Dr David Kelly's family have expressed fears that government officials have been spreading criticisms of the dead scientist to newspapers.
Media coverage has added to the pressures on Mrs Kelly
Lawyers for the weapons expert's wife and daughters wrote to the government raising fears that briefings of "selective information" would mean the public would prejudge Lord Hutton's inquiry.
The concerns are revealed among the thousands of pages of documents released by the inquiry through the internet on Saturday.
Dr Kelly's family have largely kept a public silence since the scientist's apparent suicide last month but the documents show their private concerns.
Mrs Kelly is due to give evidence the week after next.
Their lawyer, Peter Jacobsen, wrote to one of the government's solicitors on 7 August attaching two newspaper articles.
One was the Independent newspaper story about Dr Kelly being compared to Walter Mitt - comments for which Number 10 spokesman Tom Kelly has apologised.
But it is a different part of the article which Mr Jacobsen highlights.
In the article, he says, "inter alia, it is asserted that, according to MoD sources, Dr Kelly was being investigated for his contact with journalists long before the current difficulties...
"If information of this kind is being disseminated, either formally or informally, I should like to know on whose authority this is being done.
"On the one hand the government for every good reason is calling for restraint during the course of the inquiry which has, of course, commenced.
"On the other hand, the various arms of government appear at least through the press to be following a different course...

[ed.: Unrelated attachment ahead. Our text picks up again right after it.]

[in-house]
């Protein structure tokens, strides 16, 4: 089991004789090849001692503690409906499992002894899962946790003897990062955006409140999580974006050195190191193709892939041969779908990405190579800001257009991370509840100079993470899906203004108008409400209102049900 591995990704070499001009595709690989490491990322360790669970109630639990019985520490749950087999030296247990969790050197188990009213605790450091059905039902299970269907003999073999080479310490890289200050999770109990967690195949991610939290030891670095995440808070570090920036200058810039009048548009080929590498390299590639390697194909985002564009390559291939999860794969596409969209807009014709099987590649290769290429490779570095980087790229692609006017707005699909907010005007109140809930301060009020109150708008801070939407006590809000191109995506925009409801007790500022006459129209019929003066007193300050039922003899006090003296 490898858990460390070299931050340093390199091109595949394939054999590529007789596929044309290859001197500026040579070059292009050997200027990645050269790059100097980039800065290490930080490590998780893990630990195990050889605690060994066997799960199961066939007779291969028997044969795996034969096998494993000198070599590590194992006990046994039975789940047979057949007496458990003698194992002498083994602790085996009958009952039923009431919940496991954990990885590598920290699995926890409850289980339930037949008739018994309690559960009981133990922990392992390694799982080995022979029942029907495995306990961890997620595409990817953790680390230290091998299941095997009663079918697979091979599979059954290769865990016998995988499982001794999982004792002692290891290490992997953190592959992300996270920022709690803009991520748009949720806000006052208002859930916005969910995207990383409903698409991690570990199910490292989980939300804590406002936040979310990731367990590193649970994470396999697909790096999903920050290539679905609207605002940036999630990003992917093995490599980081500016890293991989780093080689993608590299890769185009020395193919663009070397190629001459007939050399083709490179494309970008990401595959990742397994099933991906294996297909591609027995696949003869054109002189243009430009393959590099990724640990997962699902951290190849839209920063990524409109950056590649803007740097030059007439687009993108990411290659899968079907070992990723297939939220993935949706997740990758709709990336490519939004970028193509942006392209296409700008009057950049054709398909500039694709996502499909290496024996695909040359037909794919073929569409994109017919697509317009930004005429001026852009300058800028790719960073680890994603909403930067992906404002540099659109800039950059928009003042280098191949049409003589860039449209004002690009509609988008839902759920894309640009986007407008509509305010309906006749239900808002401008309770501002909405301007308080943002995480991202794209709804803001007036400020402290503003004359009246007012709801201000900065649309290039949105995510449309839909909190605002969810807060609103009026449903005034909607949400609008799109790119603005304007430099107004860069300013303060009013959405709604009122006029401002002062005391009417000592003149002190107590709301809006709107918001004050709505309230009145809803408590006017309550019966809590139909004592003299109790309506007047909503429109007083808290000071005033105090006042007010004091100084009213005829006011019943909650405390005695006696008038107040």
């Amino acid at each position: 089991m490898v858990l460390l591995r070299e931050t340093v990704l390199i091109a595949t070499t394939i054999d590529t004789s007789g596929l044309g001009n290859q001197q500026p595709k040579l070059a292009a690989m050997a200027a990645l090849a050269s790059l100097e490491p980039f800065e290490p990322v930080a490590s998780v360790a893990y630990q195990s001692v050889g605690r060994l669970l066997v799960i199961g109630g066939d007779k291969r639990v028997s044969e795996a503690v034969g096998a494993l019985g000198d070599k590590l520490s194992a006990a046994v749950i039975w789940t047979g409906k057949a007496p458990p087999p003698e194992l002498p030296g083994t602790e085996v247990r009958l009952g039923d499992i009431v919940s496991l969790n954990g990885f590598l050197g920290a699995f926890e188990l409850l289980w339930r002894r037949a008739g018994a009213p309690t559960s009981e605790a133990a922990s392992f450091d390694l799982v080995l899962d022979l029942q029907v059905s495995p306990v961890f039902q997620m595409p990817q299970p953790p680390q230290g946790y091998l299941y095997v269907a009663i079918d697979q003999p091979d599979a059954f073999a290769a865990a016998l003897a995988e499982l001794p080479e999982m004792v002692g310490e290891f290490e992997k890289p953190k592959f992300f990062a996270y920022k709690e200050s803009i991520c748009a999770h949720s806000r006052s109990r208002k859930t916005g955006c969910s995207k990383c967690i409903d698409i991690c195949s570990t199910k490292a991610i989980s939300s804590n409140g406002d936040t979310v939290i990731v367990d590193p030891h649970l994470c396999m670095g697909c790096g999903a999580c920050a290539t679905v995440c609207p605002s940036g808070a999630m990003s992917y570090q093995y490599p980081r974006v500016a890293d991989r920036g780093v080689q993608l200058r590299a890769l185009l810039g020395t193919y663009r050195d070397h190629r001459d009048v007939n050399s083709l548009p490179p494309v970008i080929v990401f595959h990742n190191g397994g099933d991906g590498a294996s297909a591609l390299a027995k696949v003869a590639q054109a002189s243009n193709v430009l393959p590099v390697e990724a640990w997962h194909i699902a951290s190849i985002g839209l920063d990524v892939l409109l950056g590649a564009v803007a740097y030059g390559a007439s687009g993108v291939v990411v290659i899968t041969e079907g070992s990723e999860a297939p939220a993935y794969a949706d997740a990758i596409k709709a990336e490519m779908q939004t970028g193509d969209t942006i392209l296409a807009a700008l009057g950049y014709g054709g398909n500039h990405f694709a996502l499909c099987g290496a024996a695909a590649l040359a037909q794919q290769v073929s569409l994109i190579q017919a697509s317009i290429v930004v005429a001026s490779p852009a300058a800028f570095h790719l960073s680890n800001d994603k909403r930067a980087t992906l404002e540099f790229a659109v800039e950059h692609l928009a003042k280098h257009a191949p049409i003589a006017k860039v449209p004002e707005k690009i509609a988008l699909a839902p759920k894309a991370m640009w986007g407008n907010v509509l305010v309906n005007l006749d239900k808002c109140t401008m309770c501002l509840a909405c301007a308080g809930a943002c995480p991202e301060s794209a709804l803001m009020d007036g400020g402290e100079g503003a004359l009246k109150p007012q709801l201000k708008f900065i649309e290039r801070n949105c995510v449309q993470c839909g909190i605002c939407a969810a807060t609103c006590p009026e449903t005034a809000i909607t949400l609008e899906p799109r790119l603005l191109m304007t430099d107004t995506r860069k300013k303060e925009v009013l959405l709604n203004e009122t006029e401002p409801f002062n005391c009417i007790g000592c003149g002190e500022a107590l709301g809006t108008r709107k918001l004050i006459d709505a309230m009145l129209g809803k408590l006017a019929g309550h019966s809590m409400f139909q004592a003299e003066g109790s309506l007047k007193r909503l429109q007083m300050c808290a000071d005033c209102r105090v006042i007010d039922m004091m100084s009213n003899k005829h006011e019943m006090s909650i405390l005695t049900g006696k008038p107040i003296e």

"Obviously Dr Kelly has now been the subject of criticism in the media without the facts firstly having been established by Lord Hutton.
"There is, therefore, a danger that the public will prejudge the issues on the basis of the selective information filtered out through so-called 'sources'."
The letter also queries what "Whitehall protocol" exists for officials, rather than ministers, being questioned by MPs on select committees.
Dr Kelly was publicly questioned by the Foreign Affairs Committee - and privately by the Security and Intelligence Committee - in the week of his death.
Mr Jacobsen says he expects the medical report filed about Dr Kelly as he trained for his latest Iraq briefing will be released to the inquiry.
He adds: "In order to better understand the situation, guide the family through this traumatic time and forewarn them of possible revelations about Dr Kelly which they will otherwise learn for the first time through the media, I need to see the paperwork relating to Dr Kelly."